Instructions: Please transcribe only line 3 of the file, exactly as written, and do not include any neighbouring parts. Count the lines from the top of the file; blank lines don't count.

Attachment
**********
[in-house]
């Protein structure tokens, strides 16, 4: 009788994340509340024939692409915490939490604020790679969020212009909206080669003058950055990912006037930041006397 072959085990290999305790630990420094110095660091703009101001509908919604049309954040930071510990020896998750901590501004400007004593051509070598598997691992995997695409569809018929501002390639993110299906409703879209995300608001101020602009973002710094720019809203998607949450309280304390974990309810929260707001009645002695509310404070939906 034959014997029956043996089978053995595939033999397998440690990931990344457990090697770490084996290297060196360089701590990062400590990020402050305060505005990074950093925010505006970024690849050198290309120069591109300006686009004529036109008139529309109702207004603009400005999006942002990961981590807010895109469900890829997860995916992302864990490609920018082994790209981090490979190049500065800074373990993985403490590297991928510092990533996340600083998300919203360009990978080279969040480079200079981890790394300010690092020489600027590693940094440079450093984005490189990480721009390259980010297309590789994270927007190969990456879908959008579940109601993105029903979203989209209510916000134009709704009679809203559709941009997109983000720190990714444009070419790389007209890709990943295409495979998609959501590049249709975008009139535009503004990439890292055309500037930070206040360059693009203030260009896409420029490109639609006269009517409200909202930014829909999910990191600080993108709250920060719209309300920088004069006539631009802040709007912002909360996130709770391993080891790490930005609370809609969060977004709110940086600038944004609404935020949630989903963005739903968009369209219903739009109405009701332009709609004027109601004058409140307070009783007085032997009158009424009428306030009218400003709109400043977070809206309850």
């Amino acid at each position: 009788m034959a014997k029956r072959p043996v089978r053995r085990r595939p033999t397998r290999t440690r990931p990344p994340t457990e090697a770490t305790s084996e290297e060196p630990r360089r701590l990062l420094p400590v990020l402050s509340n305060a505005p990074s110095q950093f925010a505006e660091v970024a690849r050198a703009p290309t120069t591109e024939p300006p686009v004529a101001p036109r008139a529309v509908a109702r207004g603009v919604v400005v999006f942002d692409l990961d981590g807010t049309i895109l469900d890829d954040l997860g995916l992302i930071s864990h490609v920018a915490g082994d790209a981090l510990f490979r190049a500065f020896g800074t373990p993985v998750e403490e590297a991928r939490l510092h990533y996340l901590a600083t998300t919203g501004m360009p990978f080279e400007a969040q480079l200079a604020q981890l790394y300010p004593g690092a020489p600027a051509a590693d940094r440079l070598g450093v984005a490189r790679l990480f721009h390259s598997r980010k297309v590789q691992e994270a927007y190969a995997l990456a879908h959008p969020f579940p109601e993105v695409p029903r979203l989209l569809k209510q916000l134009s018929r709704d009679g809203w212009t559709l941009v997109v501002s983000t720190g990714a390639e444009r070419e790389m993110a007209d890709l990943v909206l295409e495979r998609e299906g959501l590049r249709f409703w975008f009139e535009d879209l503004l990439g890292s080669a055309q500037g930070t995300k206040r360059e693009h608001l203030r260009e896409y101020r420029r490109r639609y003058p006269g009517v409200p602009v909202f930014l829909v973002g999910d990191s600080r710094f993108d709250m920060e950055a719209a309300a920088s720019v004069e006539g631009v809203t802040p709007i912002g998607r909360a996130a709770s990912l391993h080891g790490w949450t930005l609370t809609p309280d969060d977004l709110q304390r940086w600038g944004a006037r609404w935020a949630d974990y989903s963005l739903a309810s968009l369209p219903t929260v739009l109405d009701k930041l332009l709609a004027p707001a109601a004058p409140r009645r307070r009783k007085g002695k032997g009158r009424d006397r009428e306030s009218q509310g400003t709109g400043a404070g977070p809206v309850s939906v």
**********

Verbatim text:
């Amino acid at each position: 009788m034959a014997k029956r072959p043996v089978r053995r085990r595939p033999t397998r290999t440690r990931p990344p994340t457990e090697a770490t305790s084996e290297e060196p630990r360089r701590l990062l420094p400590v990020l402050s509340n305060a505005p990074s110095q950093f925010a505006e660091v970024a690849r050198a703009p290309t120069t591109e024939p300006p686009v004529a101001p036109r008139a529309v509908a109702r207004g603009v919604v400005v999006f942002d692409l990961d981590g807010t049309i895109l469900d890829d954040l997860g995916l992302i930071s864990h490609v920018a915490g082994d790209a981090l510990f490979r190049a500065f020896g800074t373990p993985v998750e403490e590297a991928r939490l510092h990533y996340l901590a600083t998300t919203g501004m360009p990978f080279e400007a969040q480079l200079a604020q981890l790394y300010p004593g690092a020489p600027a051509a590693d940094r440079l070598g450093v984005a490189r790679l990480f721009h390259s598997r980010k297309v590789q691992e994270a927007y190969a995997l990456a879908h959008p969020f579940p109601e993105v695409p029903r979203l989209l569809k209510q916000l134009s018929r709704d009679g809203w212009t559709l941009v997109v501002s983000t720190g990714a390639e444009r070419e790389m993110a007209d890709l990943v909206l295409e495979r998609e299906g959501l590049r249709f409703w975008f009139e535009d879209l503004l990439g890292s080669a055309q500037g930070t995300k206040r360059e693009h608001l203030r260009e896409y101020r420029r490109r639609y003058p006269g009517v409200p602009v909202f930014l829909v973002g999910d990191s600080r710094f993108d709250m920060e950055a719209a309300a920088s720019v004069e006539g631009v809203t802040p709007i912002g998607r909360a996130a709770s990912l391993h080891g790490w949450t930005l609370t809609p309280d969060d977004l709110q304390r940086w600038g944004a006037r609404w935020a949630d974990y989903s963005l739903a309810s968009l369209p219903t929260v739009l109405d009701k930041l332009l709609a004027p707001a109601a004058p409140r009645r307070r009783k007085g002695k032997g009158r009424d006397r009428e306030s009218q509310g400003t709109g400043a404070g977070p809206v309850s939906v």